If you were going by Sony's E3 keynote alone, you'd think that the PS Vita was dead. The nifty little handheld was barely shown at all, outside of sizzle reels and off-hand mentions.
But we know different. We know that there are at least 50 games coming to the platform. And some will make you glad you've still got the console and didn't trade it in for a tablet or a tub of magic beans.
Sure, the system might be little more than a portable indie machine at this point. But with upcoming titles like the nine standouts below, that's no bad thing.
Yet another entry in the turn-based action platformer genre (so oversaturated, right?), Ronin's most exciting aspect is the variety of its gameplay.
It's possible to stealthily traverse each level without alerting the guards - but the second you stray into sight, the turn-based system activates. Planning leaps and stabs in advance looks tremendously fun, and you'll be able to do so before the year is out.
Heart Forth, Alicia
If the stunning pixel art isn't enough to sell you on Heart Forth, Alicia by itself, then maybe the fact that it's billed as a Metroidvania RPG might. Still unconvinced? Well, the game's developers cite the Zelda series, Castlevania: Symphony of the Night, and Xenogears as inspiration.
With such a fantastic set of influences, Heart Forth, Alicia may be to the Metroidvania genre what Shovel Knight was to platformers: namely, the best thing in years.
It took a little digging to find out that Broforce was coming to Vita - but it certainly is, and soon you'll be able to enjoy its zany run-and-gun platforming on the go.
Apart from the entirely destructible environment, Broforce's main draw is in its characters, whose attacks and names reference action heroes from movies and more. Let's go, Ram-bro!
Vlambeer's one of our favorite developers on Vita, and not without good reason: Luftrausers and Super Crate Box play fantastically on Sony's portable.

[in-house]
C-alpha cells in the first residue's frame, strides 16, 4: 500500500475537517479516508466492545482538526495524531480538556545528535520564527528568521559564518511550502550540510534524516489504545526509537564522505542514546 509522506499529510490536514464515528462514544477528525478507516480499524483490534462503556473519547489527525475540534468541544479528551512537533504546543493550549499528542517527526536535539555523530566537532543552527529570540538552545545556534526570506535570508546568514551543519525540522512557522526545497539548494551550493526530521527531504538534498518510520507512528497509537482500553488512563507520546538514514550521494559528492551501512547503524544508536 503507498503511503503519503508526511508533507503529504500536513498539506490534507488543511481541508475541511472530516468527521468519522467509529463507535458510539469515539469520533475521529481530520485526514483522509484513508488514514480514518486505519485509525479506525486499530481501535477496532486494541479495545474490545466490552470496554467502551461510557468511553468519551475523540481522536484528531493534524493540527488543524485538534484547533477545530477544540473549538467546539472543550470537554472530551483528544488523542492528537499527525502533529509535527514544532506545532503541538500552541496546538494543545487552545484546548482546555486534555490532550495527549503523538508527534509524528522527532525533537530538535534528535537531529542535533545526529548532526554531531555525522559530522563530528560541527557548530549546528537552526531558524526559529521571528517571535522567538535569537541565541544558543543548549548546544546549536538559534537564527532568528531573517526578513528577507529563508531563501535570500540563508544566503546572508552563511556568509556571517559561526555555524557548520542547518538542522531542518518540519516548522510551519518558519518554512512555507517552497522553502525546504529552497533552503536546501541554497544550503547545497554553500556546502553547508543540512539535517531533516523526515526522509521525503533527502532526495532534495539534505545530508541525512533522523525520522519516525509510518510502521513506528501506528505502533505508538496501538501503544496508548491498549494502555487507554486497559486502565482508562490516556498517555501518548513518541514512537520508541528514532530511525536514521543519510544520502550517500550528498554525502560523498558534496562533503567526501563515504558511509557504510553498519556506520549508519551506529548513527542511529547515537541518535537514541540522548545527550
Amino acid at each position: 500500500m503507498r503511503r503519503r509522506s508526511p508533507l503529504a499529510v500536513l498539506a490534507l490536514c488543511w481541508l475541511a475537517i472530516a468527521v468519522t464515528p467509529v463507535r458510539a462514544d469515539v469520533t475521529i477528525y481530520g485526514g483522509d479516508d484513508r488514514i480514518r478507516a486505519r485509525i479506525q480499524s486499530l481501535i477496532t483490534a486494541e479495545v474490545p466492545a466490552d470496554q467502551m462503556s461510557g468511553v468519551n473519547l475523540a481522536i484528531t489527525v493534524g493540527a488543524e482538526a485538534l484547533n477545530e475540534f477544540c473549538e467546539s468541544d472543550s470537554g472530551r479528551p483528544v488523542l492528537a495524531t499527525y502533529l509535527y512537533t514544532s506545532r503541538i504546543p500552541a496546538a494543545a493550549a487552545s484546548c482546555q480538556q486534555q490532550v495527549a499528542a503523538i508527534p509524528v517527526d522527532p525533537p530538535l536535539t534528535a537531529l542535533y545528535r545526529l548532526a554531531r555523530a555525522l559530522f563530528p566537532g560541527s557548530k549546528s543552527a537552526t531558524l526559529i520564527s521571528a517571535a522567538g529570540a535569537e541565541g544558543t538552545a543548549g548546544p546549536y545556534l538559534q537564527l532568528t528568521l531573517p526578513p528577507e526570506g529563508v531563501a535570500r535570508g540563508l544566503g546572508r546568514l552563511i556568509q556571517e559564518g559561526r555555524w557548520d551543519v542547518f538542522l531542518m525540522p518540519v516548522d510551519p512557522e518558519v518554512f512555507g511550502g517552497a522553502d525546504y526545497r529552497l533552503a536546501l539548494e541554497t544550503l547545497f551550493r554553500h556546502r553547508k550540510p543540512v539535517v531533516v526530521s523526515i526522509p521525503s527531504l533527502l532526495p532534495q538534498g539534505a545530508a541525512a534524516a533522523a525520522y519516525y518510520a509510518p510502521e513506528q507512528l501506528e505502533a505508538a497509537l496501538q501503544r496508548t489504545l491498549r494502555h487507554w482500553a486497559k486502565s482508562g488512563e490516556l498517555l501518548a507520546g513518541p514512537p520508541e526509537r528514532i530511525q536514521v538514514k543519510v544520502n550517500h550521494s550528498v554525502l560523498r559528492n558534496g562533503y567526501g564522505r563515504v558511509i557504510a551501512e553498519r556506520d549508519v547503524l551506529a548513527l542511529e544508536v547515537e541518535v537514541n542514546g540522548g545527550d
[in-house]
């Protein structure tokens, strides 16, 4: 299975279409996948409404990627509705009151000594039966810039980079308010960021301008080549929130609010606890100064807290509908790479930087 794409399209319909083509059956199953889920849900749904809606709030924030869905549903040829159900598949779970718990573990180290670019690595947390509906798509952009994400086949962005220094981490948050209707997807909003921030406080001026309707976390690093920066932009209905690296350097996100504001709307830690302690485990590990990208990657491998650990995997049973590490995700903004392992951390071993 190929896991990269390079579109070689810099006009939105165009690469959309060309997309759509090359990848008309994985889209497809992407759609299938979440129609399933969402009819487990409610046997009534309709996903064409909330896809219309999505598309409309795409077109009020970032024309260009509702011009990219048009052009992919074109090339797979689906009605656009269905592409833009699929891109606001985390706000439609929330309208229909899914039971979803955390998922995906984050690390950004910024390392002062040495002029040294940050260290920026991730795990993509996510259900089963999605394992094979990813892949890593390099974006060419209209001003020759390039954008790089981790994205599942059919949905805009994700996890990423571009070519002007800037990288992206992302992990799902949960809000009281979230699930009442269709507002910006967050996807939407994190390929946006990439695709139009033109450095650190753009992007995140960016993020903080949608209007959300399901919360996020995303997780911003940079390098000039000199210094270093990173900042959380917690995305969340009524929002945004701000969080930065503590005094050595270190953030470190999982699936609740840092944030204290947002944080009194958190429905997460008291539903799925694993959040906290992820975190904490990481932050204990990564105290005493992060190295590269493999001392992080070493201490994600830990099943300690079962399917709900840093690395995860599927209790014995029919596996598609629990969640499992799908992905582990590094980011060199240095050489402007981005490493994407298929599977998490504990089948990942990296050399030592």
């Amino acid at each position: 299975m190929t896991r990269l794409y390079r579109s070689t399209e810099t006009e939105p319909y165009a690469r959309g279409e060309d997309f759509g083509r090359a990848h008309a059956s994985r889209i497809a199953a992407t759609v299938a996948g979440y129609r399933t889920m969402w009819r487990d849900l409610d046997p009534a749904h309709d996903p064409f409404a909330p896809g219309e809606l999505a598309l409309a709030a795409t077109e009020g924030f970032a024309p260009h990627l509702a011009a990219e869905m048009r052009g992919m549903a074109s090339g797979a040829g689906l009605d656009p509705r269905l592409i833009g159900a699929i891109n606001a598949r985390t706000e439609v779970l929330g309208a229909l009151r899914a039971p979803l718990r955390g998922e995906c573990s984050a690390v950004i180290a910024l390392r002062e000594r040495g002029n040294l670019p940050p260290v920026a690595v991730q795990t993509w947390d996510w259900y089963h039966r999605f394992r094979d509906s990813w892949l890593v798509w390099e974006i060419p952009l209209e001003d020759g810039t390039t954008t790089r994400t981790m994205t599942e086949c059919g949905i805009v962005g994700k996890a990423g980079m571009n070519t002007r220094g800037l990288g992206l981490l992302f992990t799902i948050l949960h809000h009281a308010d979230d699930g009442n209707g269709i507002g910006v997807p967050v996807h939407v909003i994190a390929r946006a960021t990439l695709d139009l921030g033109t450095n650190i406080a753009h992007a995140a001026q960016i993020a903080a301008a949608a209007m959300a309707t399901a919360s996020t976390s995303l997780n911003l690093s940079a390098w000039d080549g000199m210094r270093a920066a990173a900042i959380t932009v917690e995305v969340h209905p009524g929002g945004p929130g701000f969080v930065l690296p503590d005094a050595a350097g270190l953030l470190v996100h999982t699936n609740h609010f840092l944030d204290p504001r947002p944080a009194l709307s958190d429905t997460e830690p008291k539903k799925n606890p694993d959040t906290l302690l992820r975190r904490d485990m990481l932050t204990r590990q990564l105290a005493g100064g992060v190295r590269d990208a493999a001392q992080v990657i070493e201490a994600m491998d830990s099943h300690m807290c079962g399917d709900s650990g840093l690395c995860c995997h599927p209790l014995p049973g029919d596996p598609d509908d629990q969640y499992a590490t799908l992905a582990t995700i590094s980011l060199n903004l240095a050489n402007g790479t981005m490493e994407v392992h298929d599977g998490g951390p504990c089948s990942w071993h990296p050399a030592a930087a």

Roguelike shooter Nuclear Throne seems to expand upon areas where Vlambeer has already found success - coupling randomly-generated action with a large selection of weapons has paid off in the past, so we've got high hopes for this one.
Hyper Light Drifter
The majority of games on this list feature pixel art, probably because it's both relatively simple and visually appealing. But the art in Hyper Light Drifter outclasses that of its contemporaries by around a factor of 300, and that's not even an opinion.
Before I go drool over more screenshots, I should probably mention the gameplay, which is fashioned after The Legend of Zelda: A Link to the Past. Ha! As if you needed another reason to buy this game.
Some may think it rather early to get excited for Kickstarter record-breaker Bloodstained, especially given the fact that its existing footage doesn't show much in the way of gameplay.
But for those in the know, any game developed by Koji Igarashi is one to watch out for. He's responsible for many of the best Castlevania games: namely Symphony of the Night, Aria of Sorrow, and Dawn of Sorrow. And with Iga now given free reign, Bloodstained could be even better.
Risk of Rain
Although it sounds similar to many of the Vita's recent successes, Risk of Rain's brand of "procedurally generated roguelike gameplay" is a little different from what you'd expect from the genre.
Each level gets increasingly difficult as more time is spent within it, forcing the player to decide between grinding for experience or dashing to the stage's end (and thereby becoming under-leveled). Risk of Rain's at high risk of being dangerously fun.
PC and PS4 users are already able to delve into Axiom Verge's depths, but Vita owners haven't yet had the chance to experience this Metroid-inspired adventure.
Perhaps the most significant endorsement of Axiom Verge is Nintendo's desire to see it on the Wii U eShop - that's high praise from a company known to be fiercely protective of its IPs. Moreover, the entire game - soundtrack, programming and art - was created by one man as a labor of love. Is that enough yet?
These days, Vita exclusives are rarer than happy Metroid fans, and there certainly aren't very many of the latter. That's why Severed is so exciting: it's a Vita game first and foremost, built specifically for Sony's portable by the same talented people who made Guacamelee.
Touch-based combat forms the foundation of Severed, with abilities and exploration to boot - and have a gander at that bold, colorful art style.